But lawyers for the mineral rights owners argued that the Forest Service’s change in policy was illegal for several reasons.
Attorneys R. Timothy McCrum, J. Michael Klise and Daniel W. Wolff of Crowell & Moring in Washington, D.C., argued that the Forest Service had a long history of settled legal relationships with the mineral rights owners, and that the injunction was designed to restore the status quo.
In her opinion, Roth traced the history of the forest from the 19th century, when all the land was privately owned, through a series of early 20th century laws that established federal forest reservations and President Calvin Coolidge’s 1923 designation of the lands as the Allegheny National Forest.
When the government purchased the land, Roth found, it wanted to acquire as much land as possible with limited funds, and therefore bought only the surface estate while leaving valuable mineral rights in private hands. As a result, more than 93 percent of the mineral estates in the forest are privately owned.
Until recently, Roth said, the Forest Service routinely granted a “notice to proceed,” or NTP, when mineral rights owners said they wanted to drill. And the agency did not consider drilling a “major federal action” requiring environmental analysis under the National Environmental Policy Act because “the government’s rights as surface owner were so limited.”
The Forest Service “viewed itself as a resource management agency negotiating use of jointly owned land, not as a regulatory agency issuing permits,” Roth wrote.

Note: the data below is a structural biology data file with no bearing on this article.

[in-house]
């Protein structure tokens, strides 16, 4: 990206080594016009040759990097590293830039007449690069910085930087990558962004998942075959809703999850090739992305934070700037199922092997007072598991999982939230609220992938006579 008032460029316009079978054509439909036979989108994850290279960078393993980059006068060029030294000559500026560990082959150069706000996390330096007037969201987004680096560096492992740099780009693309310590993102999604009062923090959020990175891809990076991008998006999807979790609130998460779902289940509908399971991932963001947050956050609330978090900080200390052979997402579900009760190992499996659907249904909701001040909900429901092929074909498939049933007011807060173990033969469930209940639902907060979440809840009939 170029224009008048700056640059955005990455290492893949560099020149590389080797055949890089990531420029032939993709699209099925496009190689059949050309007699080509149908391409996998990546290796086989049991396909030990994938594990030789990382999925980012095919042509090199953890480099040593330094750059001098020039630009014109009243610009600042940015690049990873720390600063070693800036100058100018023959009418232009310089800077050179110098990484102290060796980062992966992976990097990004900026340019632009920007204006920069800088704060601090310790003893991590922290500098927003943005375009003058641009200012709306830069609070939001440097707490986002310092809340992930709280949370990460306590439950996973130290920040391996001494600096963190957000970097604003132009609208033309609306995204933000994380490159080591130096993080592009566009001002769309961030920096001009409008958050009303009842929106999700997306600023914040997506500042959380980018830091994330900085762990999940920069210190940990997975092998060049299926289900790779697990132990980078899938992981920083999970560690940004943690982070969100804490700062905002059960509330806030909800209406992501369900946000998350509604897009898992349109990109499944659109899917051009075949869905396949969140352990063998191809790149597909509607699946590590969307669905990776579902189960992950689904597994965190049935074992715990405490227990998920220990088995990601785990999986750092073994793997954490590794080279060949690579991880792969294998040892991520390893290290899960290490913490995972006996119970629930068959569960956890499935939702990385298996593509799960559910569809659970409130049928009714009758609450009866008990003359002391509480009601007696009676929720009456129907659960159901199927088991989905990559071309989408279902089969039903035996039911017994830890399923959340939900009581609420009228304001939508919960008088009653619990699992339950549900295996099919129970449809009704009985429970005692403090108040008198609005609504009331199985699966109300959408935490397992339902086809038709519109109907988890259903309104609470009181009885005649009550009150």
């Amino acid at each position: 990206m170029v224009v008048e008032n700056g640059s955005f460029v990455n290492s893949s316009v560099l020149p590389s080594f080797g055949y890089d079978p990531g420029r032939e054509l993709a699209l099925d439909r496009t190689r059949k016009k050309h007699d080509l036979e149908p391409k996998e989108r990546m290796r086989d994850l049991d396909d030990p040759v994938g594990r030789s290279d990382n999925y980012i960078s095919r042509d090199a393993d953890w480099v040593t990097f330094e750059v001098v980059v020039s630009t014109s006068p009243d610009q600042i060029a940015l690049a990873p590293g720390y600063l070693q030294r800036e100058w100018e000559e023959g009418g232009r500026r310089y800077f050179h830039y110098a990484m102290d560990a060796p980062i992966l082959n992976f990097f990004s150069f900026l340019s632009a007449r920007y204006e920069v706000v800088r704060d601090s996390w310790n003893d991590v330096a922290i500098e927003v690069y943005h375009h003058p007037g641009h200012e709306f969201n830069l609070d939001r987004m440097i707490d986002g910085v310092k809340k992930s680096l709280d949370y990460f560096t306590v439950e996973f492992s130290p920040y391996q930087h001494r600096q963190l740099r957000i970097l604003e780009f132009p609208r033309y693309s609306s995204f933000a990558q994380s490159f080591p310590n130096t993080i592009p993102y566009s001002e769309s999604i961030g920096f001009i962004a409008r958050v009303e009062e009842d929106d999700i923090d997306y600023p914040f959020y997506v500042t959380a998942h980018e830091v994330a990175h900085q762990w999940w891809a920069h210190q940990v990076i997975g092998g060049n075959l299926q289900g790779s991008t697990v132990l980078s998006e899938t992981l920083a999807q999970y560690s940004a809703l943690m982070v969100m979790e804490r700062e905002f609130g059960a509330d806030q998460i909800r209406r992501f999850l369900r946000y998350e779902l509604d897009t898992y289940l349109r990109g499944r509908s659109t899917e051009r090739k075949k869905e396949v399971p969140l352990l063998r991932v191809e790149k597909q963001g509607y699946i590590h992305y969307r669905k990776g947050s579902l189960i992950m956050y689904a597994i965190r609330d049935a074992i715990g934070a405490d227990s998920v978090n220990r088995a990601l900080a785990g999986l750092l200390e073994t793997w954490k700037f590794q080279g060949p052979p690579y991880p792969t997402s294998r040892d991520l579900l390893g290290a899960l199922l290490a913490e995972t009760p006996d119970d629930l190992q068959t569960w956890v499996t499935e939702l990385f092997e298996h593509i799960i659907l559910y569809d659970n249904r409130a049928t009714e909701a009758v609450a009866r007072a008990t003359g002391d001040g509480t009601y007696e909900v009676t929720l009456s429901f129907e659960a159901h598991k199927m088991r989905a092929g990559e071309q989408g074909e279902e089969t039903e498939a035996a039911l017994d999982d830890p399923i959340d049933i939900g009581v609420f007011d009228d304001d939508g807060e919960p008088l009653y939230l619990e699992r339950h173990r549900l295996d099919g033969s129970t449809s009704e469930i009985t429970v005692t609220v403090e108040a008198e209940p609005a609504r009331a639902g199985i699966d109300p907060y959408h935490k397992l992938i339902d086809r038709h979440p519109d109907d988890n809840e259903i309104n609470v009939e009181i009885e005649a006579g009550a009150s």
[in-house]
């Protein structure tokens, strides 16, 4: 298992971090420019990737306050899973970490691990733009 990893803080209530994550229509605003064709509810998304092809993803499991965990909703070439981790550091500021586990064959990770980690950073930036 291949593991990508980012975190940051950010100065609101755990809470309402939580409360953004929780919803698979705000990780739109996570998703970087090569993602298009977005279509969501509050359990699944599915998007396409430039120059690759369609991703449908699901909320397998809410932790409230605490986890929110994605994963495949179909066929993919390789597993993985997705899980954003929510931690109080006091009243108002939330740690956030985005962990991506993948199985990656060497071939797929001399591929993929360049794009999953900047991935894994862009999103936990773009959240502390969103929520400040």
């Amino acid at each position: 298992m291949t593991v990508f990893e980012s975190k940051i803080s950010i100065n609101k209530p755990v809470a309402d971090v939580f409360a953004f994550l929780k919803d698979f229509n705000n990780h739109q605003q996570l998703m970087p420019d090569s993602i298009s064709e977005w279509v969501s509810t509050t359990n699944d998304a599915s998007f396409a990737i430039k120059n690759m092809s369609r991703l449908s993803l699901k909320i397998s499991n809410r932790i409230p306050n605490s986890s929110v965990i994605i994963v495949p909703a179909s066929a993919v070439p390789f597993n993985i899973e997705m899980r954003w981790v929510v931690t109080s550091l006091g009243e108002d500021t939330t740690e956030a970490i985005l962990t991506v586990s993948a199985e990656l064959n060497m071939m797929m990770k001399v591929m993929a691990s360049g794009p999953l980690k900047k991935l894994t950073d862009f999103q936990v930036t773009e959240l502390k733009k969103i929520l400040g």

But the settlement with the environmental groups marked a significant policy change, Roth found, that effectively converted the issuance of NTPs into a permitting process.
By doing so, Roth said, the Forest Service overstepped its authority because “its special use regulations do not apply to outstanding rights and the limited regulatory scheme applicable to the vast majority of reserved rights in the Allegheny National Forest does not impose a permit requirement.”
Roth found the lower court had properly concluded that the policy change would irreparably harm the mineral rights owners because of a key feature of Pennsylvania law.
Under Pennsylvania law, oil and gas resources are subject to the “rule of capture,” which permits an owner to extract oil and gas even when extraction depletes a single oil or gas reservoir lying beneath adjoining lands, Roth noted.
The Pennsylvania courts have held that an adjoining owner’s only remedy against such drainage is to “go and do likewise,” Roth said.
But the Forest Service’s moratorium on new drilling “deprives mineral owners in the Allegheny National Forest of this remedy and will cause them to lose oil and gas to other landowners drilling on private lands adjoining the forest which are not subject to the moratorium,” Roth wrote.
As a result, Roth said, the moratorium “causes irreparable injury to mineral rights owners by depriving them of the unique oil and gas extraction opportunities afforded them by their mineral rights.”
Contact U.S. Courthouse Correspondent Shannon P. Duffy at 215-880-3700 or firstname.lastname@example.org.
(Copies of the 38-page opinion in Minard Run Oil Co. v. U.S. Forest Service, PICS No. 11-4153, are available from The Legal Intelligencer. Please call the Pennsylvania Instant Case Service at 800-276-PICS to order or for information.) •